Thanks to Chris' post that refers us to the C2RC conference on "Understanding Death and Beyond," I've copied below the relevant section of Ven Bhikkhu Sujāto's paper, "The Perspective of Early Buddhism," that discusses the "intermediate state" and the gandhabba. (For ease of reading, I've moved the relevant footnotes to the end of the text).
The In-between State
After gaining a general impression of the role of rebirth in a few mainstream contexts in the
Āgama Suttas, we may now have a look at the controverted question of the ‘in-between state’.
The basic problem is whether one life immediately follows another, or whether there is a period
of time in between. This question was disputed among the early Buddhist schools. In their
debates, all parties accepted the Suttas as authoritative, and quoted them in support of their
position. So we usually find that when the early Buddhists could not agree, this was because the
question was not addressed in a straightforward or explicit way in the Āgama Suttas. In this
case the Theravādins denied the in-between state, while many other schools affirmed it.20
It should be noted that many modern Theravādins do in fact accept the in-between state,
despite the fact that it’s ‘officially’ heretical. Popular belief is, so far as I know, on the side of the
in-between state; so is the opinion of the forest monks of Thailand, based on their meditative
experience; and so is the opinions of most monks and scholars I know, whose ideas are based on
The main canonical argument against the in-between state, relied on by the Kathāvatthu,21 is
that the Buddha mentions only three states of existence (bhava): the sense world, the form
world, and the formless world. If the intermediate state exists, it should fit into one of these
worlds, but it doesn’t: therefore, there’s no such thing. This argument, however, rests on mere
linguistic pedantry. If I say my house has three rooms, someone might object that it also has a
corridor, which is an ‘in-between room’. Is this a fourth room, or is it merely a space connecting
the rooms? That simply depends on how I define it and how I want to count it. Maybe my
definition is wrong or confused – but that doesn’t make the corridor disappear!
The Kathāvatthu offers a further argument, based on the idea of the ānantarikakamma. These
are a special class of acts (such as murdering one’s parents, etc.) which are believed to have a
kammic result ‘without interval’: i.e. one goes straight to hell. But again this argument is not
convincing, for the meaning of ānantarika here is surely simply that one does not have any
interceding rebirths before experiencing the results of that bad kamma. It has nothing to do
with the interval of time between one birth and the next.
These arguments sound suspiciously post hoc. The real reason for the opposition to the inbetween
state would seem rather that it sounds suspiciously like an animist or Self theory.
Theravādins of old were staunch opponents of the Self theory: the critique of the thesis that a
‘person’ truly exists and takes rebirth is the first and major part of their doxographical treatise,
the Kathāvatthu; a similar though shorter debate is attributed to the Kathāvatthu’s author
Moggaliputtatissa in the Vijñānakāya of the Sarvāstivādins.22 The idea of an immediate rebirth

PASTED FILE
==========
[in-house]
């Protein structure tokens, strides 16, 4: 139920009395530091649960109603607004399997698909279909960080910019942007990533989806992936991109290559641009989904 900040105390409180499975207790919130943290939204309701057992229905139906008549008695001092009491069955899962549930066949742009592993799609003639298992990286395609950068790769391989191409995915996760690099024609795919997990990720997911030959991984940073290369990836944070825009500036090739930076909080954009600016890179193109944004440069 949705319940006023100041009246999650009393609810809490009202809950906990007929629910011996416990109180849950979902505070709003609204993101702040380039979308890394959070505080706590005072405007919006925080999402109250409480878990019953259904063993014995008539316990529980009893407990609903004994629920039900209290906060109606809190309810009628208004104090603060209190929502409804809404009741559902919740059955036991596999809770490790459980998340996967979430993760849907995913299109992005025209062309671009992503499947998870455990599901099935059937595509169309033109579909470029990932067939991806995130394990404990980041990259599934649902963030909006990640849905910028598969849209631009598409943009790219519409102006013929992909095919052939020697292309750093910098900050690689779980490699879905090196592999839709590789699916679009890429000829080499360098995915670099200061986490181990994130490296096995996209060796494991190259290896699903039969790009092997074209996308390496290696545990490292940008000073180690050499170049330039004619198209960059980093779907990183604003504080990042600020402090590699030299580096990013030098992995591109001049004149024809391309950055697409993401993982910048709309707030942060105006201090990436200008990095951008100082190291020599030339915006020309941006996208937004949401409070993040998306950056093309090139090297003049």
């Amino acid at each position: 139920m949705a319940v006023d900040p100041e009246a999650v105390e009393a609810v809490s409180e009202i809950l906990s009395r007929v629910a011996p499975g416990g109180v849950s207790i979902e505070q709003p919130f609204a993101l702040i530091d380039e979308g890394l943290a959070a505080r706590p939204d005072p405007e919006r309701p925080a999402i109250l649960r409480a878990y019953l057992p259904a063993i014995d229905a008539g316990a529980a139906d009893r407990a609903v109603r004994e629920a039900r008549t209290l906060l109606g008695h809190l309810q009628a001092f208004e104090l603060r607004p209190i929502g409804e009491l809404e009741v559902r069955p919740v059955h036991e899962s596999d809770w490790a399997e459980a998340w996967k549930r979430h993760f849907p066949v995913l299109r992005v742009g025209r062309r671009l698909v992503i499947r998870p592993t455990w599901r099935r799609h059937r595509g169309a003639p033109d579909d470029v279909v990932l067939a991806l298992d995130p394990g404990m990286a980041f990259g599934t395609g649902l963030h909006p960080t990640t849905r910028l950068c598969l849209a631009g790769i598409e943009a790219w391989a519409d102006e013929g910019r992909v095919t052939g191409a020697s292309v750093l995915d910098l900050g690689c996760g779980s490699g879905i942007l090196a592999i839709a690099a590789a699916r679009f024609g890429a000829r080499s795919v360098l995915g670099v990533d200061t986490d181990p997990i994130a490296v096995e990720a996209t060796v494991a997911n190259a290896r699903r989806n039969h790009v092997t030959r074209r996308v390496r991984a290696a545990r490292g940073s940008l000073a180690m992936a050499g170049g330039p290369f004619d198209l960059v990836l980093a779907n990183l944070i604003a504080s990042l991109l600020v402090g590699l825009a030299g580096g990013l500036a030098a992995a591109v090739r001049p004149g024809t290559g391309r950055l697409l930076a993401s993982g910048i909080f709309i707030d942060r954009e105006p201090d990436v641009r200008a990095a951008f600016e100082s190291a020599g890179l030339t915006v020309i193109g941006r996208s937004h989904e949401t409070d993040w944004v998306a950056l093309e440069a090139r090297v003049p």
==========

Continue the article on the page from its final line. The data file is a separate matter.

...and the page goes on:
seems to me a rhetorical strategy to squeeze out the possibility of a Self sneaking through the
gap. It agrees with the general tendency of Theravādin Abhidhamma, which always seeks to
minimize time and eliminate grey areas. But philosophically this achieves nothing, for
whatever it is that moves through the in-between state, it is impermanent and conditioned,
being driven by craving, and hence cannot be a ‘Self’.
There are some places in the Suttas that tell ‘real life’ stories of people who die and are
reborn. For example, the Anāthapiṇḍika Sutta says that Sāriputta and Ānanda went to see
Anāthapiṇḍika as he was dying, and: ‘Soon after they had left, the householder Anāthapiṇḍika
died and reappeared in the Tusita heaven.’23 While this does not mention any in-between state,
neither does it rule it out. If I were to say, ‘I left the monastery and went to the village’, no-one
would read as suggesting that I disappeared in one place and reappeared instantly in another!
Such narrative episodes are too vague to determine whether they assume an in-between state
The most explicit statement in support of the in-between state is probably the Kutuhalasāla
Sutta, which speaks of how a being has laid down this body but has not yet been reborn into
‘Vaccha, I declare that there is rebirth for one with fuel [with grasping],24 not for one without
fuel [without grasping]. Vaccha, just as fire burns with fuel, not without fuel, even so,
Vaccha, I declare that there is rebirth for one with fuel [with grasping], not for one without
fuel [without grasping].’
‘But, master Gotama, when a flame is tossed by the wind and goes a long way, what does
master Gotama declare to be its fuel?’
‘Vaccha, when a flame is tossed by the wind and goes a long way, I declare that it is fuelled by
the air. For, Vaccha, at that time, the air is the fuel.’
‘And further, master Gotama, when a being has laid down this body, but has not yet been
reborn in another body, what does the master Gotama declare to be the fuel?’
‘Vaccha, when a being has laid down this body, but has not yet been reborn in another body, it is
fuelled by craving, I say.25 For, Vaccha, at that time, craving is the fuel.’26
From this we can conclude that the Buddha, following ideas current in his time – for
Vacchagotta was a non-Buddhist wanderer (paribbājaka) – accepted that there was some kind of
interval between one life and the next. During this time, when one has ‘laid down’ this body,